soils of the moor and the field just the same. So perhaps the top
soils were once both alike.
Well, and what do you think about it now? I want you to look and
think. I want every one to look and think. Half the misery in
the world comes first from not looking, and then from not
thinking. And I do not want you to be miserable.
 But shall I be miserable if I do not find out such little things
You will be miserable if you do not learn to understand little
things: because then you will not be able to understand great
things when you meet them. Children who are not trained to use
their eyes and their common sense grow up the more miserable the
cleverer they are.
Because they grow up what men call dreamers, and bigots, and
fanatics, causing misery to themselves and to all who deal with
them. So I say again, think.
Well, I suppose men must have altered the soil inside the bank.
Well done. But why do you think so?
Because, of course, some one made the bank; and the brown soil
only goes up to it.
Well, that is something like common sense. Now you will not say
any more, as the cows or the butterflies might, that the hayfield
was always there.
And how did men change the soil?
By tilling it with the plough, to sweeten it, and manuring it, to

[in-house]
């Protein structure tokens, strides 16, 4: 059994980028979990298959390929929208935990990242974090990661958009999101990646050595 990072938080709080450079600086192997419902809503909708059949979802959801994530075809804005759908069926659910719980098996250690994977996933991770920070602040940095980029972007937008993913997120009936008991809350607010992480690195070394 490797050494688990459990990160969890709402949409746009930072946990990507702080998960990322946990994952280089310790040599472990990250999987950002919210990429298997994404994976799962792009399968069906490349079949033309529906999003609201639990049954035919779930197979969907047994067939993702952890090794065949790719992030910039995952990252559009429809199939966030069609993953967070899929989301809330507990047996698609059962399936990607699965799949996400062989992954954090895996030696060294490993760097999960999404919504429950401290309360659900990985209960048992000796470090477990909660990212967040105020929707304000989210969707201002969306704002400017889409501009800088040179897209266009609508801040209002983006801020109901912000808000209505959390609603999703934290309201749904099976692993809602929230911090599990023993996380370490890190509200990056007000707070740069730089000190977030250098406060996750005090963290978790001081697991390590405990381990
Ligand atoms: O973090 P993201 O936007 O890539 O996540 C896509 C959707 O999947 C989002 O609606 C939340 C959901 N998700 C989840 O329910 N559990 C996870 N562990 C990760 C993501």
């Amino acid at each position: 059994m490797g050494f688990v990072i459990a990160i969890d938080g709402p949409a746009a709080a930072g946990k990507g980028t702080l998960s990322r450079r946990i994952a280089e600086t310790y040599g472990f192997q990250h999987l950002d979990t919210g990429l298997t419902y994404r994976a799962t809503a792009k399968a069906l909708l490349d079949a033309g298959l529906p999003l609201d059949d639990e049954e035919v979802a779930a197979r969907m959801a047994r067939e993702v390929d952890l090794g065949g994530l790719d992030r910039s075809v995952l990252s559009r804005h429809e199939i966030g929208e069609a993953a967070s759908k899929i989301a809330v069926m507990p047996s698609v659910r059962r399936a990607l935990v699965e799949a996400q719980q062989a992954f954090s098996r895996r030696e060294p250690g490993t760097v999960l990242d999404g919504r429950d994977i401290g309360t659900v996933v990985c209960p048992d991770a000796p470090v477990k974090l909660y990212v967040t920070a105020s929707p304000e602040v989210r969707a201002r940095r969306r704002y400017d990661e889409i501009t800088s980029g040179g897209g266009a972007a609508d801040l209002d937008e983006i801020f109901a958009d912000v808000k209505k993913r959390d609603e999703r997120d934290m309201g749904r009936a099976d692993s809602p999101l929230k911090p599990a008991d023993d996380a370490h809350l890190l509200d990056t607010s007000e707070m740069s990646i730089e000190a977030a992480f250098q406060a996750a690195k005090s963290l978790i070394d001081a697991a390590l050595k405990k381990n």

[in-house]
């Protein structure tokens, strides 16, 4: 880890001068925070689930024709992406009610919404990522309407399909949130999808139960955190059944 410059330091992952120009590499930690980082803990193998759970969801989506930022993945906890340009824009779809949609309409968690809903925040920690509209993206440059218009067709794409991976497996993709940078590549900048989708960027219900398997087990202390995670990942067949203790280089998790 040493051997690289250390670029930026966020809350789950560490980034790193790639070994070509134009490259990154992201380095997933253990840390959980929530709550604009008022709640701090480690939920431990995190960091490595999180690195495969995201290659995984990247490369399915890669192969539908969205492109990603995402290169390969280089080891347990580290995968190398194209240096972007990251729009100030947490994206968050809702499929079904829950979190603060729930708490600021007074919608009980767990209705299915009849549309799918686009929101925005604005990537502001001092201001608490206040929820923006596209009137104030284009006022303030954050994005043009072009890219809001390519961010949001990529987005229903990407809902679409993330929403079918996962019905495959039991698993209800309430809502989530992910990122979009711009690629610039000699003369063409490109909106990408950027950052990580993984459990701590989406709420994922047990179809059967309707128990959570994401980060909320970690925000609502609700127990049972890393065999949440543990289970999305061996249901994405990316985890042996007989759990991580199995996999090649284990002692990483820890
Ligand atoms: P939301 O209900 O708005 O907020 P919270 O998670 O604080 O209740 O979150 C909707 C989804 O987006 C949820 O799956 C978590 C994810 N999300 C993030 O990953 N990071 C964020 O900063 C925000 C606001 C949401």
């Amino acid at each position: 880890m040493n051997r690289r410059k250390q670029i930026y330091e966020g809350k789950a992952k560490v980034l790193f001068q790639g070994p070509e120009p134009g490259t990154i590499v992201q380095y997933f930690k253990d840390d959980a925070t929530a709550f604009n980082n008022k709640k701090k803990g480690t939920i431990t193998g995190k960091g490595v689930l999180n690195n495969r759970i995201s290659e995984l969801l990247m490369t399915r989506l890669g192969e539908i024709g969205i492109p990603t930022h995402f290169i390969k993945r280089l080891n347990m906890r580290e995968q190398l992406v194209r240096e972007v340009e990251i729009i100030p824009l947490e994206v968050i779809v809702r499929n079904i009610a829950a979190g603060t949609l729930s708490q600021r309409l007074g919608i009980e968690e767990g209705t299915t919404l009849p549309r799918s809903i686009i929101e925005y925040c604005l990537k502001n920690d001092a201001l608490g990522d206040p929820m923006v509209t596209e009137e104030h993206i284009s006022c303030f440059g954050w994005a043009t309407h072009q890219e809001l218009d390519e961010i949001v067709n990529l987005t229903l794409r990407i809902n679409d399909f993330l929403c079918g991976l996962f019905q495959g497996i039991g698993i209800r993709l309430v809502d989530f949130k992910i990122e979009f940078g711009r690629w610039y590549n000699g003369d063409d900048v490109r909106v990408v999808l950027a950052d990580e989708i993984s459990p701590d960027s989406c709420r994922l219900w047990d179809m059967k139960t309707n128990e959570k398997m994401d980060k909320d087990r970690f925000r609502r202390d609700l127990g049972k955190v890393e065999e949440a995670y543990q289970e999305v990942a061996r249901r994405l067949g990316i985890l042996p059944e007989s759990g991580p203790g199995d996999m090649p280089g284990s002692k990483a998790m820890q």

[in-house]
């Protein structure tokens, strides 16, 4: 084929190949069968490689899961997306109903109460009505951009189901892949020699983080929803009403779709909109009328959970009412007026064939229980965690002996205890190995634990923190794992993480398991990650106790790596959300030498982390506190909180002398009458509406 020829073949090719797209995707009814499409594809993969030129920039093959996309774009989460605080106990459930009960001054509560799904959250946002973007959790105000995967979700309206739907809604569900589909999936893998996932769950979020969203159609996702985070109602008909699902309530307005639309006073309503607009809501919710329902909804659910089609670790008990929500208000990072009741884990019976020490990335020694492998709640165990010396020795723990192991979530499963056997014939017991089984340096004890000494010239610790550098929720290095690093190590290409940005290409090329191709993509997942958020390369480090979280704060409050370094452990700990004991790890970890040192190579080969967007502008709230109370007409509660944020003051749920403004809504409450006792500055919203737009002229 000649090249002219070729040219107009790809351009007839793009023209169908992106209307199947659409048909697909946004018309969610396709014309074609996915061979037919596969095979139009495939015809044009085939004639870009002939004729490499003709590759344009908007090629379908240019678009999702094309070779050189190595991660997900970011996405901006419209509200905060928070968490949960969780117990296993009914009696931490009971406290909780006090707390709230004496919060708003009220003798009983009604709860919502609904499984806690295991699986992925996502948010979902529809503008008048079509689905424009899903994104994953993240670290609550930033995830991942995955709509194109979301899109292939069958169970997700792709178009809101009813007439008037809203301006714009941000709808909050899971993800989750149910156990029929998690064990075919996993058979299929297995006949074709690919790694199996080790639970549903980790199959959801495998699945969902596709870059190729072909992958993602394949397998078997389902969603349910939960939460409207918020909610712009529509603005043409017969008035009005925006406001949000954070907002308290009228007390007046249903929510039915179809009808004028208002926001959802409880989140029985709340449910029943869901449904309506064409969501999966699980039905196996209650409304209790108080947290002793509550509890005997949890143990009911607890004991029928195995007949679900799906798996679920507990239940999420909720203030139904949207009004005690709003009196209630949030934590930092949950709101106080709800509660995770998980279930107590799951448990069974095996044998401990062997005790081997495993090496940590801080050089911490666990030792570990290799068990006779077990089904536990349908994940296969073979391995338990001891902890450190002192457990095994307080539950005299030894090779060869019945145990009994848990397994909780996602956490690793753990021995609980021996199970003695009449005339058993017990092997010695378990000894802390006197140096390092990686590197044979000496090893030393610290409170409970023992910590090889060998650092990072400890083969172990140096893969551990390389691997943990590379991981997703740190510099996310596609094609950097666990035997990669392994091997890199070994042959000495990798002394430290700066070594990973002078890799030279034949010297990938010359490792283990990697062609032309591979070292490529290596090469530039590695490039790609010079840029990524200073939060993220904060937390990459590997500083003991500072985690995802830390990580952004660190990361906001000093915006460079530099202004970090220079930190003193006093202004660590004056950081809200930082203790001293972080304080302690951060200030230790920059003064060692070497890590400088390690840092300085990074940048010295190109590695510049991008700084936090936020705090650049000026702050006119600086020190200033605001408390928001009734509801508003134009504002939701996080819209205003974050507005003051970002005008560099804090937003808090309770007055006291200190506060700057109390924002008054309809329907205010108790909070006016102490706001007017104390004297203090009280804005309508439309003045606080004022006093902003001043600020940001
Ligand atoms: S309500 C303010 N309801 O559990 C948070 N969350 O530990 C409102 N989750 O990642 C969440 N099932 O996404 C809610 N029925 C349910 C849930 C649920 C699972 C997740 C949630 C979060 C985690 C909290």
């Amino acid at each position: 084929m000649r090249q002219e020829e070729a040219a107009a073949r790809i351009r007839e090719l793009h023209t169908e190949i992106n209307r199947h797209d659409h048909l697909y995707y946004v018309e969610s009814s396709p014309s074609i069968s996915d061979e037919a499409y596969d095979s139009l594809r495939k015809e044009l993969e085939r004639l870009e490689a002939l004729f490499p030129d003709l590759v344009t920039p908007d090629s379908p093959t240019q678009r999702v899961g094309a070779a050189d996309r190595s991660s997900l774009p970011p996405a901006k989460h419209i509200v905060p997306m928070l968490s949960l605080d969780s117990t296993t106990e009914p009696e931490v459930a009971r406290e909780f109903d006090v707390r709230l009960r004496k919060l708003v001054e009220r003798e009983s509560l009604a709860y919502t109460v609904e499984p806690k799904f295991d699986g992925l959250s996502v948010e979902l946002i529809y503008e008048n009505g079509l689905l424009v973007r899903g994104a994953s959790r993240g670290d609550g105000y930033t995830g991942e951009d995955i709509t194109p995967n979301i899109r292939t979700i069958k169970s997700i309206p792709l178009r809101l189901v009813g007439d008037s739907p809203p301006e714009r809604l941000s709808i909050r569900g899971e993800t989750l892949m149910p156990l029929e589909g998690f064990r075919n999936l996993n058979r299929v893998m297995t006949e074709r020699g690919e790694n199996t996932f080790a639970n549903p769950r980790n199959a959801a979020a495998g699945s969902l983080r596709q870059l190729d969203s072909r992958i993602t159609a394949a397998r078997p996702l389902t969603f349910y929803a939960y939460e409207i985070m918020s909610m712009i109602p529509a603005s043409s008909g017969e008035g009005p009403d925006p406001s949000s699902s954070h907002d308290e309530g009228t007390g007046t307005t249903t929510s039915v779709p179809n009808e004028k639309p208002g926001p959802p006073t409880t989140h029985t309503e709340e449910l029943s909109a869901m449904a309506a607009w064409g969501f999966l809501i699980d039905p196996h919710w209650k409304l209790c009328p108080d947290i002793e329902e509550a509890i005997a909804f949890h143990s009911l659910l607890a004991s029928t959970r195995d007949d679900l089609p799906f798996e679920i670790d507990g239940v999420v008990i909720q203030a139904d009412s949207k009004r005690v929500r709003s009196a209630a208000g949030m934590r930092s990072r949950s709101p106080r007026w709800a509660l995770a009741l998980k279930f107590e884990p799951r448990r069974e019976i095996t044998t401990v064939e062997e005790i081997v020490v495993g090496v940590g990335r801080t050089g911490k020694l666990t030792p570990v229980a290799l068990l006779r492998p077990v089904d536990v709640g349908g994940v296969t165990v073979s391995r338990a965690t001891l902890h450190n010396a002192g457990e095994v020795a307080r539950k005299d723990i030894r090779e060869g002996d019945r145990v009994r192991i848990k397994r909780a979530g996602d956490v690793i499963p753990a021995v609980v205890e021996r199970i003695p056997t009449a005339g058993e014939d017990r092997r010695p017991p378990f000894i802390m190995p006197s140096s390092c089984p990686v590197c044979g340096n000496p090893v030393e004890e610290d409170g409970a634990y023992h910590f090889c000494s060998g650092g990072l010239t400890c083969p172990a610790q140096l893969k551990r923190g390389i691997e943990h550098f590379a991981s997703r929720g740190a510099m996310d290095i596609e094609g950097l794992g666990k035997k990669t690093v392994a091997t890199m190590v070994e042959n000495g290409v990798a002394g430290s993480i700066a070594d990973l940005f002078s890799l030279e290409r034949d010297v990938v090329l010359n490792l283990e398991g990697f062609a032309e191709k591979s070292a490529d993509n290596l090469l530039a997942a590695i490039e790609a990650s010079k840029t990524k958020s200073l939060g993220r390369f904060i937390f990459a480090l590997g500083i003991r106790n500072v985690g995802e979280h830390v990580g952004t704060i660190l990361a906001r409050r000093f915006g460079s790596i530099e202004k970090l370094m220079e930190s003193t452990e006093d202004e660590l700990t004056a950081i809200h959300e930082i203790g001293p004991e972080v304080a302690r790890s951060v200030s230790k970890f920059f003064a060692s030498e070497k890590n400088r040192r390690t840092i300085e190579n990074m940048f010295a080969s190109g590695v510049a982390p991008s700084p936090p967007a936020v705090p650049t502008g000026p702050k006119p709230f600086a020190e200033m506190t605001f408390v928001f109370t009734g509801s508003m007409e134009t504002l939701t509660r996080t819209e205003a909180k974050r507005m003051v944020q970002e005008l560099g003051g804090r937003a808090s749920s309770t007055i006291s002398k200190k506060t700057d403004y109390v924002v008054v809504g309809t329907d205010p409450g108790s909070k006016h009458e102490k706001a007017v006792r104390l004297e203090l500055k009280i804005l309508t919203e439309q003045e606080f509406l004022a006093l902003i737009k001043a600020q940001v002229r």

make it rich.
And then did all these beautiful grasses grow up of themselves?
You ought to know that they most likely did not. You know the new
 Well then, do rich grasses come up on them, now that they are
Oh no, nothing but groundsel, and a few weeds.
Just what, I dare say, came up here at first. But this land was
tilled for corn, for hundreds of years, I believe. And just about
one hundred years ago it was laid down in grass; that is, sown
with grass seeds.
And where did men get the grass seeds from?
Ah, that is a long story; and one that shows our forefathers
(though they knew nothing about railroads or electricity) were not
such simpletons as some folks think. The way it must have been
done was this. Men watched the natural pastures where cattle get
fat on the wild grass, as they do in the Fens, and many other
parts of England. And then they saved the seeds of those
fattening wild grasses, and sowed them in fresh spots. Often they
made mistakes. They were careless, and got weeds among the seed—like the buttercups, which do so much harm to this pasture. Or
they sowed on soil which would not suit the seed, and it died.
But at last, after many failures, they have grown so careful and
so clever, that you may send to certain shops, saying what sort of
soil yours is, and they will send you just the seeds which will
grow there, and no other; and then you have a good pasture for as